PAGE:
It's good to be back. I missed the old crew.

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  7. I face the same problem out at our Boar's Nest. Half the group wants solar the other not...I tend to agree with the not side and argue we stay with our generator. The cost is next to impossible for the small gain.

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  8. Solar sure didn't work for me. But it works for PP and for Dee, so I don't know. Personally, I like just going out and pushing the button for the generator to start, myself. But solar is quiet and doesn't advertise your location to everyone within a 3 mile radius.
    I'd be worried about solar equipment getting stolen out there, too.

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  9. Well I think technology has come a long way since the 90's. Yet my little toy system works only because I do not expect much out of it AND it is in full sun all day.

    We will see how long the whole thing lasts before it begins to degrade but for charging small batteries, cell phones, car and tractor batteries and running some hand tools it works great so far. For the most part I don't use electricity in my shop except for lights and my brass tumbler though. I think this is the third year for it.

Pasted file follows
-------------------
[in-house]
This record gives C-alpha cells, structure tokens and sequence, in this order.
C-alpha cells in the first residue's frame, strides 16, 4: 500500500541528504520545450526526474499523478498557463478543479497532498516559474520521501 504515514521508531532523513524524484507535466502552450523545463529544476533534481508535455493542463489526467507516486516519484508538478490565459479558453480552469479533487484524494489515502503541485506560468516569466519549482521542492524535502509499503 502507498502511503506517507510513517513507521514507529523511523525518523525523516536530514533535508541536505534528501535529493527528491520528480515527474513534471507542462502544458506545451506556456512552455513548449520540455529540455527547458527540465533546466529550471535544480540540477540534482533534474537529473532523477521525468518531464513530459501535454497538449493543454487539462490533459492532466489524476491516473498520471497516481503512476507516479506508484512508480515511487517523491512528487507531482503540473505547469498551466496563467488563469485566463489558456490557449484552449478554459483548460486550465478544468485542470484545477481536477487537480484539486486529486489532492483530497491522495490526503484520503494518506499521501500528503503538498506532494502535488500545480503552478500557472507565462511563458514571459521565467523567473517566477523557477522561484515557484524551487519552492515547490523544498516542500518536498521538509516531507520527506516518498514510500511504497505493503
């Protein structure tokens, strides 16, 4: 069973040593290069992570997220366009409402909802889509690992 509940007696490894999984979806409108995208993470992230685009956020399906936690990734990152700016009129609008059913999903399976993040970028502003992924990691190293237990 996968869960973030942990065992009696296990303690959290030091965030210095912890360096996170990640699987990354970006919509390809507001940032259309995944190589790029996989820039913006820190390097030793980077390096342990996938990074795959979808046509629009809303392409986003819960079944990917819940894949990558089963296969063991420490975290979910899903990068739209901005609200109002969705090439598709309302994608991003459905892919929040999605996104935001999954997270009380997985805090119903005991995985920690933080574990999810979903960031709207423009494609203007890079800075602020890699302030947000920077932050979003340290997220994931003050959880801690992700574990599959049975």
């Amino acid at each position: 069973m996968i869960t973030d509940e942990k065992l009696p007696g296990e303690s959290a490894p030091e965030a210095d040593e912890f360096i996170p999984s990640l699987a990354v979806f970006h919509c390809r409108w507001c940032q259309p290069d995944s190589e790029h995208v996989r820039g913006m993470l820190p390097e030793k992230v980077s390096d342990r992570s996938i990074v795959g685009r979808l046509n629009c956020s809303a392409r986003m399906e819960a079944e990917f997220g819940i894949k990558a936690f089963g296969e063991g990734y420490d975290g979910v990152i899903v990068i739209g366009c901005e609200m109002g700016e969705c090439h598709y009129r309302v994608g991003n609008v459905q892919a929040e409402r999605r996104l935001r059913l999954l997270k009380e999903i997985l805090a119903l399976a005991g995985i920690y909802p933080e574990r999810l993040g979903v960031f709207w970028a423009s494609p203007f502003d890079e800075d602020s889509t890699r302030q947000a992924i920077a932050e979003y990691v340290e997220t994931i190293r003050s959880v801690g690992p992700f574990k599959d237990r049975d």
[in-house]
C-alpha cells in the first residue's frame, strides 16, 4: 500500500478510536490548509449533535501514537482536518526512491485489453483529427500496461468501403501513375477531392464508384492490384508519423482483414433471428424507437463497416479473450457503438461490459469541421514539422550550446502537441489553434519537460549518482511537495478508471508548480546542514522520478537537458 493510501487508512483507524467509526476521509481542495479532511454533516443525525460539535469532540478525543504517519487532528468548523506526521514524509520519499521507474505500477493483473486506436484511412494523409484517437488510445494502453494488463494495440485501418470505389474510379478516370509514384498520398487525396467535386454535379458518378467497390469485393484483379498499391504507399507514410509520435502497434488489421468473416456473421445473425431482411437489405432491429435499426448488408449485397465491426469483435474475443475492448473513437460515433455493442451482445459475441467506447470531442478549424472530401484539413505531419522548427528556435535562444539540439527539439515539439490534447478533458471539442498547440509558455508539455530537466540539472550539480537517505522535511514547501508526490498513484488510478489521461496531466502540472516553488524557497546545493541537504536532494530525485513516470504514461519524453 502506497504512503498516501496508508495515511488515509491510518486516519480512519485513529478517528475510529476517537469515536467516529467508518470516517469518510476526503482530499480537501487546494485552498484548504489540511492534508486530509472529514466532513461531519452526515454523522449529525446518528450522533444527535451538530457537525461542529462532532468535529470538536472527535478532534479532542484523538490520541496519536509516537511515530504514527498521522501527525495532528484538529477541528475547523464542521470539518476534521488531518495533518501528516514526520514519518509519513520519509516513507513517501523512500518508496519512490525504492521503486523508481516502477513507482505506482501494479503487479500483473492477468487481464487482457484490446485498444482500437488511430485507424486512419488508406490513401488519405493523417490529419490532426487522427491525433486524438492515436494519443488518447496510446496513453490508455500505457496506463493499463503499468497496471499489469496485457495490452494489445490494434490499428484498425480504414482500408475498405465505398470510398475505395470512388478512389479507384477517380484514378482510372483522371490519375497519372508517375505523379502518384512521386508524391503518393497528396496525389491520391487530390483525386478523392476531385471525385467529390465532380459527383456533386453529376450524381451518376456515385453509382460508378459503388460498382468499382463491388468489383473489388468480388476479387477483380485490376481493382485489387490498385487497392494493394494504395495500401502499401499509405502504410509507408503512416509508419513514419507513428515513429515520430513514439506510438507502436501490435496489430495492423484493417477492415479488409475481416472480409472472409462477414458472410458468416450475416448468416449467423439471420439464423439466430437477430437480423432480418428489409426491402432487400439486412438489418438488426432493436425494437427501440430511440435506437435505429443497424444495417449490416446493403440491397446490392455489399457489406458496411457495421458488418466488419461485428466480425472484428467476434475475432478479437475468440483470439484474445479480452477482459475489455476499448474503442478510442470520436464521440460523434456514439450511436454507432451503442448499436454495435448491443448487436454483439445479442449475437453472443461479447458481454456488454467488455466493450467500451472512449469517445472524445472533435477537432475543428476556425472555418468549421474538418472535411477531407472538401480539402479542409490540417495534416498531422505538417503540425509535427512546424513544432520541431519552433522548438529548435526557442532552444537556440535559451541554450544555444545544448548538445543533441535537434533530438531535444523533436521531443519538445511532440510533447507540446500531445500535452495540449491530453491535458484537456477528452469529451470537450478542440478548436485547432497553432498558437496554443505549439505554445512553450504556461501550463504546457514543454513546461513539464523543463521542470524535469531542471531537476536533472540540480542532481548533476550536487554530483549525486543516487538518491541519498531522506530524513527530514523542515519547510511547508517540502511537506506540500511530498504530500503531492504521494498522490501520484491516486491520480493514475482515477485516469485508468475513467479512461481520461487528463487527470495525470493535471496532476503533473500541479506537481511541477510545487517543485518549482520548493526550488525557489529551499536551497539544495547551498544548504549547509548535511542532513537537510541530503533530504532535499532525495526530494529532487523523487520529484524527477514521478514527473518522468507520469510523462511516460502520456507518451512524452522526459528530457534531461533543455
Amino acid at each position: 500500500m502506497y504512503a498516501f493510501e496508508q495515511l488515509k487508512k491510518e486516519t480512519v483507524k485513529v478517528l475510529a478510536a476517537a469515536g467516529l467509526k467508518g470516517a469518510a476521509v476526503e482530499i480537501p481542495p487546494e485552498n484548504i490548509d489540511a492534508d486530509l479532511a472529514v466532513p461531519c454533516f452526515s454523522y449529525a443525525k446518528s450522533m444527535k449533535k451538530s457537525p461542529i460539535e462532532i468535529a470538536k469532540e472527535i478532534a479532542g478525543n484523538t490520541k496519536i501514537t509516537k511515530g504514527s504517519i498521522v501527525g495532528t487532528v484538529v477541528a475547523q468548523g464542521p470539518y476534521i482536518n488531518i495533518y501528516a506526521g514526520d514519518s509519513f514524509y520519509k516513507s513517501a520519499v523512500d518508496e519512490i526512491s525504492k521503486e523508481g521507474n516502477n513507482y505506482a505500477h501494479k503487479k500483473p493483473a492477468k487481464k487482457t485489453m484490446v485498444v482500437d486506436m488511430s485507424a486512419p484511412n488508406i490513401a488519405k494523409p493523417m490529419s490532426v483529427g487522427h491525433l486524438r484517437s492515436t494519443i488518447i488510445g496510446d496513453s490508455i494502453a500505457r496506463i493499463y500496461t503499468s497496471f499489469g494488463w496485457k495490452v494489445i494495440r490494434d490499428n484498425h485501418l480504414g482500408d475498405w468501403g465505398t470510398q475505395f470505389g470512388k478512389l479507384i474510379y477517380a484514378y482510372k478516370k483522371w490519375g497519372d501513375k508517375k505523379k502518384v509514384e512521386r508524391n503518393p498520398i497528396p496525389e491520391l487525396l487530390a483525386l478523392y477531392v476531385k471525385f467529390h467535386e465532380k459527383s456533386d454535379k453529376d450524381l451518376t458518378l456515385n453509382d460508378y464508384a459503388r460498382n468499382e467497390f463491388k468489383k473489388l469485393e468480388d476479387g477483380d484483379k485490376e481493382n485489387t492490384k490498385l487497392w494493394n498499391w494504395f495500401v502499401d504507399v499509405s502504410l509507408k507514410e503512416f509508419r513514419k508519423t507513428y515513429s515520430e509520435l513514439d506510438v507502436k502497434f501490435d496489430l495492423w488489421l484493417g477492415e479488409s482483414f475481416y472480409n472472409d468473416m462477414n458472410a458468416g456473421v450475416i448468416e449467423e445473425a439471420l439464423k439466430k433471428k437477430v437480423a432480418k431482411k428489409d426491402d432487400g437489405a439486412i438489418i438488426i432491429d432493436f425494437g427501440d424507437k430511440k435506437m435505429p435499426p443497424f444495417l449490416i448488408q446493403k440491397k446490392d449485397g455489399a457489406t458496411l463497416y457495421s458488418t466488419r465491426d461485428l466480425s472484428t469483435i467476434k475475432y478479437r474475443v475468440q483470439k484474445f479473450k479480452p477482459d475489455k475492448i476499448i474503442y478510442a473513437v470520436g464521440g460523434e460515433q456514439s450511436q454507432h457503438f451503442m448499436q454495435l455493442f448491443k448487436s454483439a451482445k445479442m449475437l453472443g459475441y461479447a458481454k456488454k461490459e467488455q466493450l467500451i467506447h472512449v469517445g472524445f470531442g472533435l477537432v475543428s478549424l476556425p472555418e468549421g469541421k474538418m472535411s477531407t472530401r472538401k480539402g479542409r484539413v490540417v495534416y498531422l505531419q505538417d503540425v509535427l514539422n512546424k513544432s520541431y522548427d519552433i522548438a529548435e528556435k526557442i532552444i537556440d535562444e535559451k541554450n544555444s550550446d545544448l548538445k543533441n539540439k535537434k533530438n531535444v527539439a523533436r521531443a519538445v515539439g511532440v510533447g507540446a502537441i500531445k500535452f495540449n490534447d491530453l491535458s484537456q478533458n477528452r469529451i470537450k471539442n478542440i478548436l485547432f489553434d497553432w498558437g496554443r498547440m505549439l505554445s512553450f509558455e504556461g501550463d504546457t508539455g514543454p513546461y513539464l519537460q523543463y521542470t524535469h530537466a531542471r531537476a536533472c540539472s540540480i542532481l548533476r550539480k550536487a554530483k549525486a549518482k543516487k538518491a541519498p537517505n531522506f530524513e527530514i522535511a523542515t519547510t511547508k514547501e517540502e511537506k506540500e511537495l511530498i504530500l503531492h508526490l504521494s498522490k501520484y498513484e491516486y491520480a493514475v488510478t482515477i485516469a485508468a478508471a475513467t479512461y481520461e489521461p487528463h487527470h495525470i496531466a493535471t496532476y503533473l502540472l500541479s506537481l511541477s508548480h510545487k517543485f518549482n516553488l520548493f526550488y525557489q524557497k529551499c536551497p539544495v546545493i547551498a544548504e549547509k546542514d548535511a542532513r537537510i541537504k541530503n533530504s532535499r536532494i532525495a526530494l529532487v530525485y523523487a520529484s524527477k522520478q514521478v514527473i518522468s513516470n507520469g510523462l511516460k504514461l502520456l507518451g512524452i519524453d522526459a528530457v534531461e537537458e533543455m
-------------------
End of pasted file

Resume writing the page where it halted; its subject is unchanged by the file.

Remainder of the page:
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    1. Maybe you are right. I know it's more advanced in terms of the cells tracking the sun and all. But the real weak point of my system was the deep cycle batteries. As I recall I had eight of them, so every three years it cost me a huge sum to replace them. Then they didn't run the house very long before the generator kicked on anyway. I need a way to charge my laptop , cell phone, etc if the generator goes down. I am painfully aware that I have no backup at all for the generator, and anything mechanical can quit on you.

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  10. I don't want to talk about our system!